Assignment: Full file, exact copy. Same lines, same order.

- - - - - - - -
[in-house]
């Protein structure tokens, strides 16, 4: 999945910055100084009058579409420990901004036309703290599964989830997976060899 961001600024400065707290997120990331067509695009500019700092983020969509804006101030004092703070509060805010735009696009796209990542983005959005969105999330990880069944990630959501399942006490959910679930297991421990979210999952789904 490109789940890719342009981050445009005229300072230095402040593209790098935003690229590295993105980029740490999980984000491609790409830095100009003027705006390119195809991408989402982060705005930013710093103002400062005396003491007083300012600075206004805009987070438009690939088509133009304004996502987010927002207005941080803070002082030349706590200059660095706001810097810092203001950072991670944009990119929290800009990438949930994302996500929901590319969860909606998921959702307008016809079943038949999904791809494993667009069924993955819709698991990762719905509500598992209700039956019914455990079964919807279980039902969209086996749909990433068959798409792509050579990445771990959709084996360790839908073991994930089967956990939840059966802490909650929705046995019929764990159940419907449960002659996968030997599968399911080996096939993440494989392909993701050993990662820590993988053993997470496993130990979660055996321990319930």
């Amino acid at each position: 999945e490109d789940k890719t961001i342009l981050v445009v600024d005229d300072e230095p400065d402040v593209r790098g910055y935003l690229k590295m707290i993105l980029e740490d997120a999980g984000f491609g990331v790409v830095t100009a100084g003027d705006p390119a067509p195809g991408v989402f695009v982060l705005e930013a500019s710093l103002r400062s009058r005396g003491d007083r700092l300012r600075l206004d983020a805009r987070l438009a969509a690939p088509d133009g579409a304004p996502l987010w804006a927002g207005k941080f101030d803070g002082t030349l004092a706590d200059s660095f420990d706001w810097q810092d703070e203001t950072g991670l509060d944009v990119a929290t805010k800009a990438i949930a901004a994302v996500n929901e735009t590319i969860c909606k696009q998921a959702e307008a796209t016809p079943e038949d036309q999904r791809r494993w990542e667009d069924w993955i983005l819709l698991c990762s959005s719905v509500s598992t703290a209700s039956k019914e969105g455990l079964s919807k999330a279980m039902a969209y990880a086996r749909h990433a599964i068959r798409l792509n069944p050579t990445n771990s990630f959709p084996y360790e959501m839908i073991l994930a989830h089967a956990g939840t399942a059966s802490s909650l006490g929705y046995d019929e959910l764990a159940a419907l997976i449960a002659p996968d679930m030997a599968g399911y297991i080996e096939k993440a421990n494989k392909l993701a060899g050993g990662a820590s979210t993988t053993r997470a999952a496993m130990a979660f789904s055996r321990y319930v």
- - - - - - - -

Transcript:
[in-house]
């Protein structure tokens, strides 16, 4: 999945910055100084009058579409420990901004036309703290599964989830997976060899 961001600024400065707290997120990331067509695009500019700092983020969509804006101030004092703070509060805010735009696009796209990542983005959005969105999330990880069944990630959501399942006490959910679930297991421990979210999952789904 490109789940890719342009981050445009005229300072230095402040593209790098935003690229590295993105980029740490999980984000491609790409830095100009003027705006390119195809991408989402982060705005930013710093103002400062005396003491007083300012600075206004805009987070438009690939088509133009304004996502987010927002207005941080803070002082030349706590200059660095706001810097810092203001950072991670944009990119929290800009990438949930994302996500929901590319969860909606998921959702307008016809079943038949999904791809494993667009069924993955819709698991990762719905509500598992209700039956019914455990079964919807279980039902969209086996749909990433068959798409792509050579990445771990959709084996360790839908073991994930089967956990939840059966802490909650929705046995019929764990159940419907449960002659996968030997599968399911080996096939993440494989392909993701050993990662820590993988053993997470496993130990979660055996321990319930």
């Amino acid at each position: 999945e490109d789940k890719t961001i342009l981050v445009v600024d005229d300072e230095p400065d402040v593209r790098g910055y935003l690229k590295m707290i993105l980029e740490d997120a999980g984000f491609g990331v790409v830095t100009a100084g003027d705006p390119a067509p195809g991408v989402f695009v982060l705005e930013a500019s710093l103002r400062s009058r005396g003491d007083r700092l300012r600075l206004d983020a805009r987070l438009a969509a690939p088509d133009g579409a304004p996502l987010w804006a927002g207005k941080f101030d803070g002082t030349l004092a706590d200059s660095f420990d706001w810097q810092d703070e203001t950072g991670l509060d944009v990119a929290t805010k800009a990438i949930a901004a994302v996500n929901e735009t590319i969860c909606k696009q998921a959702e307008a796209t016809p079943e038949d036309q999904r791809r494993w990542e667009d069924w993955i983005l819709l698991c990762s959005s719905v509500s598992t703290a209700s039956k019914e969105g455990l079964s919807k999330a279980m039902a969209y990880a086996r749909h990433a599964i068959r798409l792509n069944p050579t990445n771990s990630f959709p084996y360790e959501m839908i073991l994930a989830h089967a956990g939840t399942a059966s802490s909650l006490g929705y046995d019929e959910l764990a159940a419907l997976i449960a002659p996968d679930m030997a599968g399911y297991i080996e096939k993440a421990n494989k392909l993701a060899g050993g990662a820590s979210t993988t053993r997470a999952a496993m130990a979660f789904s055996r321990y319930v």